Though ordinarily the pawnee is entitled to withhold the sale of the jewels for so long as he liked, yet when he had chosen to take the authority or permission of the pawnor to make the sale without notice after the lapse of the fixed period, he is, in my opinion, bound to have made the sale immediately after that date or within a reasonable time thereafter, and it is, in my opinion, much more incumbent to do so when he could not but be aware that owing to gradual fall in prices the security would be diminished and the jewels would fetch a lower price. The rulings in Prag Narain v. Mul Chand  19 All. 535, Abdul Hakim Muhammad Sadik v. Joho Jautzen A.I.R. 1924 Lah. 319, read along with Kunj Behari Lal v. Bargava Commercial Bank, Jubbalpore  40 All. 522, seem sufficiently to support my view. I therefore find that the sale relied on by the plaintiff is not binding on the defendants.
7. Prag Narain v. Mul Chand  19 All. 535 and Abdul Hakim Muhammad Sadik v. Joho Jautzen A.I.R. 1924 Lah. 319 relate to the power of sale conferred by Section 107, Contract Act, on a vendor of goods who has a lien thereon for the unpaid purchase money. The section says
that he may after giving notice to the buyer of his intention to do so re-sell them after the lapse of a reasonable time and the buyer must bear any loss, but is not entitled to any profit which may occur on such re-sale.
8. The case in Kunj Behari Lal v. Bhargava Commercial Bank, Jubbalpore  40 All. 522 relates to the power of sale conferred on a pawnee by Section 176, Contract Act. He is empowered to sell the pledged articles on giving the pawnor reasonable notice of the sale. If the proceeds of such sale are less than the amount due in respect of the debt the pawnor is still liable to pay the balance. If the proceeds of the sale are greater than the amount due the pawnee shall pay the surplus to the pawnor. In Kunj Behari Lal v. Bhargava Commercial Bank, Jubbalpore  40 All. 522 the only point which, according to the learned Judges, they had to decide was whether the notice given by the pawnee was not a reasonable notice of sale within the meaning of Section 176, Contract Act, as it did not give the actual date, time and place of the intended sale. They held that “notice of sale” means only notice of an intention to sell and does not necessarily mean that a sale should be arranged beforehand and that due notice of all the details should be given to the pawnor. They then proceed to observe as follows:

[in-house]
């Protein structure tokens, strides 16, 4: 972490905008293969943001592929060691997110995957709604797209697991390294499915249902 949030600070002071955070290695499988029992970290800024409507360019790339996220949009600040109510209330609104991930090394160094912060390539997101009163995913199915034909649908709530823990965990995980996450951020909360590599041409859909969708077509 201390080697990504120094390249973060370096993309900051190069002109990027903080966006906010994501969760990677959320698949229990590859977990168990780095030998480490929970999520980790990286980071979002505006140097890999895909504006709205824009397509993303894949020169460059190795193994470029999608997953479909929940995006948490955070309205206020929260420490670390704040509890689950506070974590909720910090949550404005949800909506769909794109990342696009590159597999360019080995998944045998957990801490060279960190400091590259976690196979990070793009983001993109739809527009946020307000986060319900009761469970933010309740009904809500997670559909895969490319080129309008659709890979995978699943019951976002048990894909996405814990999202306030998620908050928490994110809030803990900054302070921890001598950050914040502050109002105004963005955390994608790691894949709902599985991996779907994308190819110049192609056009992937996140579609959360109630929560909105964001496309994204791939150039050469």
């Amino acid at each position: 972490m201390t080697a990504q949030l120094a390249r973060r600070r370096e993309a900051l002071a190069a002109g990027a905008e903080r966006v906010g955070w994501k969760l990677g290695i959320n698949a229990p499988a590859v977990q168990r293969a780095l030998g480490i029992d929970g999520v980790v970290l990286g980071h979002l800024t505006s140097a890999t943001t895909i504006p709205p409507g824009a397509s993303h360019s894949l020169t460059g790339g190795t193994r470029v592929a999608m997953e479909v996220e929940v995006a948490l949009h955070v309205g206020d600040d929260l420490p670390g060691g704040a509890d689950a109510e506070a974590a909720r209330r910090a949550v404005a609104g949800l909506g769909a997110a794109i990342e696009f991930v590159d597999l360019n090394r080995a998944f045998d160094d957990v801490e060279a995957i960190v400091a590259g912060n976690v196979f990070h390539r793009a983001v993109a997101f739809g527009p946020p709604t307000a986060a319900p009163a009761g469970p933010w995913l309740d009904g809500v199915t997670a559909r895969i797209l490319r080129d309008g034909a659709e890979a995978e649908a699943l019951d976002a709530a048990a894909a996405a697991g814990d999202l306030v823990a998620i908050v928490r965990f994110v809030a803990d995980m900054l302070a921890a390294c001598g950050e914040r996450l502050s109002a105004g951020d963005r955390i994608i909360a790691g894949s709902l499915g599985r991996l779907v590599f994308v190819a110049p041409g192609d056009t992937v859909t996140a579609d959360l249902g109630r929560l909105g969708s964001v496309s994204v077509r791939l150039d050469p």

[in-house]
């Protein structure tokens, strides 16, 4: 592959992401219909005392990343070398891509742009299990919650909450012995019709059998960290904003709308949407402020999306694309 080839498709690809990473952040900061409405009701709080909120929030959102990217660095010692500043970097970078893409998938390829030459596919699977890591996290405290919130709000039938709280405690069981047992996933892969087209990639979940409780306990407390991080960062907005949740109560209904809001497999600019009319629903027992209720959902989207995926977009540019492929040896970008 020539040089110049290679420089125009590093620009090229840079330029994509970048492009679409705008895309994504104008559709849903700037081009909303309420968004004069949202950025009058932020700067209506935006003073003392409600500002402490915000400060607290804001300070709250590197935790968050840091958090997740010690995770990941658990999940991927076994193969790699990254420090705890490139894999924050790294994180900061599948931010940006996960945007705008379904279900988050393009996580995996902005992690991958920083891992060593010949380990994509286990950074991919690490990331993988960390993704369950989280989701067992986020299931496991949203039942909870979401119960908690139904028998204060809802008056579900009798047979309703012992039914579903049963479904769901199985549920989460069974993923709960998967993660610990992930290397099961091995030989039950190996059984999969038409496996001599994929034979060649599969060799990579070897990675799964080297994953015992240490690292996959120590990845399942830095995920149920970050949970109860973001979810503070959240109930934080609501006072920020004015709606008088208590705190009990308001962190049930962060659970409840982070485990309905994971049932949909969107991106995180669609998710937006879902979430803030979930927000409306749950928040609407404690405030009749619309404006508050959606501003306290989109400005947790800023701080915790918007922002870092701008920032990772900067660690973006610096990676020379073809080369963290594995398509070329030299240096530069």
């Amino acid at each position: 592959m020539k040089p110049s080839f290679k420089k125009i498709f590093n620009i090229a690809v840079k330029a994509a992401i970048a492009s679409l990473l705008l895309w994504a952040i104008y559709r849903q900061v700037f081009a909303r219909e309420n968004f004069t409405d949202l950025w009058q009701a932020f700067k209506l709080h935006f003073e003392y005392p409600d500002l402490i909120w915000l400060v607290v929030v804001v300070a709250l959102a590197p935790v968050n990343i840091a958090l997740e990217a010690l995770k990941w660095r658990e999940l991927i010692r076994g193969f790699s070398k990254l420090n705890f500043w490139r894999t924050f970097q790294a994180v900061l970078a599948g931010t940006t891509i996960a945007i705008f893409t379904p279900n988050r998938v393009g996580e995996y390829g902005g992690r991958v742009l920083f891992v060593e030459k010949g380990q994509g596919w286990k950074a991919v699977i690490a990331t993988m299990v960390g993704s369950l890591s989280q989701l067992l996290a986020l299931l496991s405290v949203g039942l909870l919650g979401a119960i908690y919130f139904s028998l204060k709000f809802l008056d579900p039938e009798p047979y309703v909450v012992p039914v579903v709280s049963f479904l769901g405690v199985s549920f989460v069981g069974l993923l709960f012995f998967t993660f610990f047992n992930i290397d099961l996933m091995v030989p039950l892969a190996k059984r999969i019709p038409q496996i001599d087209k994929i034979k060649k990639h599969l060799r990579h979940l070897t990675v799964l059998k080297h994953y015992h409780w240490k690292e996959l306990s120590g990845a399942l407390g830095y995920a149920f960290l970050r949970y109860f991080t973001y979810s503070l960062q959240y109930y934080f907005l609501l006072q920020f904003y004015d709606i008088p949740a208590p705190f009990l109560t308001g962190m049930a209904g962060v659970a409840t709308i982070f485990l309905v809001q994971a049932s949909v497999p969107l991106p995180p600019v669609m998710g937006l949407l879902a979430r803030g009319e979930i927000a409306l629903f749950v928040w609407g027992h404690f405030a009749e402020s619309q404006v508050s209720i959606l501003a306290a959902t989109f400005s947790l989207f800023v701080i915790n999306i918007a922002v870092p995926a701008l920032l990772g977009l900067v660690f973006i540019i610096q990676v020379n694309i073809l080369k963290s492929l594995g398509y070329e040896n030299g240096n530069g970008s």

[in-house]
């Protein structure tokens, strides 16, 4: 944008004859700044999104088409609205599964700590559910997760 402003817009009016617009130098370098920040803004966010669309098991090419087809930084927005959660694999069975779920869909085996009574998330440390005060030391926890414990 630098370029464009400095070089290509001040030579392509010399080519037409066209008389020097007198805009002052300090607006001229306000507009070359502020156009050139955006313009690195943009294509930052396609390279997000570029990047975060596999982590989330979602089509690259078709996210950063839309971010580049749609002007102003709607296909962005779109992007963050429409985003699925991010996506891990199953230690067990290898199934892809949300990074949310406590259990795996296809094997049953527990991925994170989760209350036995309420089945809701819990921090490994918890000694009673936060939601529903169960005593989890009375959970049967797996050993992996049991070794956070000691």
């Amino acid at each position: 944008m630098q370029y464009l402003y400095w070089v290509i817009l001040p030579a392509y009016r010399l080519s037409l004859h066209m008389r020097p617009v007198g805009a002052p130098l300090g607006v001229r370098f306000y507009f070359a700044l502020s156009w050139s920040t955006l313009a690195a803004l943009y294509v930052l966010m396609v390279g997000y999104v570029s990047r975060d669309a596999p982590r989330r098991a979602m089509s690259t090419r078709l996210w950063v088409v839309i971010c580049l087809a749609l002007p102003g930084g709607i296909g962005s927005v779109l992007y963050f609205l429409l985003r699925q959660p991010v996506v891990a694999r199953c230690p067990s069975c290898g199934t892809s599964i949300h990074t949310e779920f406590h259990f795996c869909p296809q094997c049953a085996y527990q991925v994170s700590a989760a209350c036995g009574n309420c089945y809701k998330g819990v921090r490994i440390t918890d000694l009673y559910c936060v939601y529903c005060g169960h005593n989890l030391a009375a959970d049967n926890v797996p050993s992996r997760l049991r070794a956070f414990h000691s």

It is quite clear that all that the law intends is that the pawnee should give the pawnor reasonable time within which to exercise his right of redemption and proceed to sell if the property be not redeemed. His right to sell is analogous to the seller’s right of re-selling granted under Section 107, Contract Act, and we take it that the two rights must be exercised in more or Jess the same method.
9. It will be seen that no question was raised in this ease as to whether the pawnee who had complied with the requirements of Section 176 by giving reasonable notice of the sale was thereafter bound to sell the pledged jewels within a reasonable time after the expiry of the period mentioned in his notice. In the earlier case in Prag Narain v. Mul Chand  19 All. 535, which arose under Section 107 of the Act, it was held that if a vendor of goods who has a lien thereon elects to exercise his right of sale for recovering the damages due to him by reason of the defendant’s breach of the contract, he must not only give reasonable notice to the vendee of the intended sale, but he is also bound to exercise his right of resale within a reasonable time after the date of the breach. When the purchaser of goods fails to perform his part of the contract either by not taking the goods sold to him or by not paying for them the seller has two courses open to him, viz., (1) he may either sue for the price due to him, in which case he must retain the article sold which will have to be delivered over to the vendee on his compliance with the decree for the payment of the price; or (2) he may claim damages for the breach of the contract on the part of the defendant, the amount thereof being the difference between the contract price and the market price of the goods sold on the date of the breach In the latter case the amount of damages to be decreed to the vendor will depend upon the price which the thing sold will fetch if it is re-sold within a reasonable time from the date of the breach. If the vendor, therefore, elects to exercise his power of sale under Section 107, the resale must be made within a reasonable time from the date of the breach.